Obviously, this is meant to be funny (and succeeds in this goal, in my opinion) because we’re not supposed to agree with Cordelia (though she does make a good point about Jefferson’s hypocrisy). She’s also not directly supporting the idea that men are entitled to women’s bodies. Being a former Queen Bee, Cordelia thinks that popular boys and girls deserve more than the “common wuss.” But the sense of entitlement still perpetuates a rape culture.

On another note, there’s an interesting dynamic between Buffy and Gage (Wentworth Miller), another athlete on the swim team. She not-so-subtly follows him around, trying to protect him from the monster that supposedly killed Dodd and Cameron. When he asks her why she’s stalking him, she replies:

“BUFFY: Well, um… It’s a little embarrassing. You see, I’m a swim groupie…You know, there’s just something about the smell of chlorine on a guy. Oh, baby.”

This doesn’t work on Gage, and he doesn’t believe her when she says there’s something after him. He tells her to stop harassing him and that Cameron told him about her “games.” His reaction is both understandable (because Buffy was following him and her cover story sounds ridiculous) and unfair (because he believes the trash talk Cameron spread about Buffy).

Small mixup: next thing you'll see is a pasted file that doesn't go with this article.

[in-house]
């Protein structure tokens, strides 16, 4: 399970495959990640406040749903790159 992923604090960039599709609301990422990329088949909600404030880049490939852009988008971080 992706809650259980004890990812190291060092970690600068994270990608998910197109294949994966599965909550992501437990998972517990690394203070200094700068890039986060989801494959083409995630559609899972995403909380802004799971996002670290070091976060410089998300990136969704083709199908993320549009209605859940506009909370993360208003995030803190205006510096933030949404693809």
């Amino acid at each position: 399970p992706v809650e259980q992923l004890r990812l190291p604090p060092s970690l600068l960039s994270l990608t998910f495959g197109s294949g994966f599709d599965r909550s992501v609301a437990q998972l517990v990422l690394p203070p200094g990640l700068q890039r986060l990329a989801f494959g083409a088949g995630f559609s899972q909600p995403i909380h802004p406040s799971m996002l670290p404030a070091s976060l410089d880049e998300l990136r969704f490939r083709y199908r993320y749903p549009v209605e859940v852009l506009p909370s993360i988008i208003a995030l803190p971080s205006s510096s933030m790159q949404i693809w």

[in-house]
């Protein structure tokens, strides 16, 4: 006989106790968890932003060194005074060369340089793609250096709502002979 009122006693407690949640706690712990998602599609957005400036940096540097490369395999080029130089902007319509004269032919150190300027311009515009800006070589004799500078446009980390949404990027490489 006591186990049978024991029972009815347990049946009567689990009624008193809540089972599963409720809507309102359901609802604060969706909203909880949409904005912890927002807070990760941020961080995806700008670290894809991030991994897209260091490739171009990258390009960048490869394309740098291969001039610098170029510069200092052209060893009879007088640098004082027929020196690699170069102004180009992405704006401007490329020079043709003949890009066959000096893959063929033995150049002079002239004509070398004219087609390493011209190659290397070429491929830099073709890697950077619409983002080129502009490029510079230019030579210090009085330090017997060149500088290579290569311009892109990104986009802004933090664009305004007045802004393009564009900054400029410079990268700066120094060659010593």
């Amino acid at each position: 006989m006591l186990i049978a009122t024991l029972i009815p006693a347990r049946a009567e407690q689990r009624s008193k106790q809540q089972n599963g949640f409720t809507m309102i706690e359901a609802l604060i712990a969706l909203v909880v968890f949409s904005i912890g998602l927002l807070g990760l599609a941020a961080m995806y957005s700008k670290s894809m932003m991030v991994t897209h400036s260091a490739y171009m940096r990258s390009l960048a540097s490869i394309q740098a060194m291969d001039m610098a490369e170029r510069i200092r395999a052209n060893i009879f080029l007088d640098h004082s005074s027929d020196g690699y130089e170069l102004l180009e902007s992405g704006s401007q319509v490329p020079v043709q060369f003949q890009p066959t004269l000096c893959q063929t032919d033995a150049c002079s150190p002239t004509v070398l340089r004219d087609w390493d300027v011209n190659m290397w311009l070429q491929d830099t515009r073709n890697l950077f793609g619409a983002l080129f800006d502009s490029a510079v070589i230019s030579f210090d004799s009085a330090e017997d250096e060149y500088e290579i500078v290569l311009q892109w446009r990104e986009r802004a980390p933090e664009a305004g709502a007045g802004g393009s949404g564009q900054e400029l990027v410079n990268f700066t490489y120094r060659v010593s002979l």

When he leaves the Bronze, he mutters to himself about Buffy being a “psycho bitch” and expressing a wish that someone would “take her down a peg.” Then Angel attacks him and Buffy fights him off. Scared, and his tough demeanor completely gone, Gage asks Buffy to walk him home. The next day during swim practice, he stops in the middle of the lane and rather adorably smiles and waves to her.

Now, I’m still disappointed that Gage turned into a fish monster, because Wentworth Miller is cute and Gage was the only human who ever had chemistry with Buffy. But I was also interested in his complete turnaround regarding Buffy. Is it realistic for a guy to go from calling a girl a “psycho bitch” in one scene to making puppy eyes at her the next, even if she saved his life? They must have had a pretty interesting conversation while she was walking him home. I’m not sure I believe that his turnaround would happen that quickly. I’m also not sure I care, because again – the only human who ever had chemistry with Buffy.

On a final note, I’d like to address the tone of this episode and how it addresses victim-blaming and slut-shaming. The episode is critical of these two things, but the tone of the story is so lighthearted and silly that I’m not sure the message gets across. It’s hard to take victim-blaming seriously in an episode about fish monsters.

On a final FINAL note, I’d like to point out that in an episode where Buffy was criticized for dressing like she was in a dance club, the direction never objectified her or indeed, any other woman on the show. The only body that was objectified, with a slow pan-up, was Xander’s. The link is here. And this is where I have to admit to some of my own hypocrisy, because even though I can see this as objectification and acknowledge that objectification is bad, I’m also not really complaining in this instance. (And I’m supposed to believe he and Cordy never had sex? BULL.)

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1 Response to BtVS and Consent Issues: Episode 2.20 – “Go Fish”

  1. angry says:

    I just watched this episode and I was outraged at the broken nose nurses office scene! How was this ever acceptable?!